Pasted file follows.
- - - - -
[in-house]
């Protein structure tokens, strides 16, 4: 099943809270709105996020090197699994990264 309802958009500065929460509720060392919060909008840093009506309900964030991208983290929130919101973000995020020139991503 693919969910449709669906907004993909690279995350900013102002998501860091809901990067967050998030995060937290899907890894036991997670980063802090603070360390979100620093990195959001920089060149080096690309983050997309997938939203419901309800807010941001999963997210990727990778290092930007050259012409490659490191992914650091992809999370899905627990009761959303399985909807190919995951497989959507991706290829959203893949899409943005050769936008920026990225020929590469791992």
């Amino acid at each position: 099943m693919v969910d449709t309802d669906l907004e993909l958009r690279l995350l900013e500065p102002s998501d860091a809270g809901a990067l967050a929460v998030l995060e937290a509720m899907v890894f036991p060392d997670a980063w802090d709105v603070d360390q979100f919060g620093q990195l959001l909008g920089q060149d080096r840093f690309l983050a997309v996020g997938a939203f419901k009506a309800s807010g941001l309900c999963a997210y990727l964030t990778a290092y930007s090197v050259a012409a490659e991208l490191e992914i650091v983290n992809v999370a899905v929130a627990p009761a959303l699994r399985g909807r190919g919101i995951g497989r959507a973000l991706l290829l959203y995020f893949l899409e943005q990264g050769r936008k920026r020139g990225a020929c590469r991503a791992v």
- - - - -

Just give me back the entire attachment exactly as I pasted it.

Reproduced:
[in-house]
């Protein structure tokens, strides 16, 4: 099943809270709105996020090197699994990264 309802958009500065929460509720060392919060909008840093009506309900964030991208983290929130919101973000995020020139991503 693919969910449709669906907004993909690279995350900013102002998501860091809901990067967050998030995060937290899907890894036991997670980063802090603070360390979100620093990195959001920089060149080096690309983050997309997938939203419901309800807010941001999963997210990727990778290092930007050259012409490659490191992914650091992809999370899905627990009761959303399985909807190919995951497989959507991706290829959203893949899409943005050769936008920026990225020929590469791992």
């Amino acid at each position: 099943m693919v969910d449709t309802d669906l907004e993909l958009r690279l995350l900013e500065p102002s998501d860091a809270g809901a990067l967050a929460v998030l995060e937290a509720m899907v890894f036991p060392d997670a980063w802090d709105v603070d360390q979100f919060g620093q990195l959001l909008g920089q060149d080096r840093f690309l983050a997309v996020g997938a939203f419901k009506a309800s807010g941001l309900c999963a997210y990727l964030t990778a290092y930007s090197v050259a012409a490659e991208l490191e992914i650091v983290n992809v999370a899905v929130a627990p009761a959303l699994r399985g909807r190919g919101i995951g497989r959507a973000l991706l290829l959203y995020f893949l899409e943005q990264g050769r936008k920026r020139g990225a020929c590469r991503a791992v």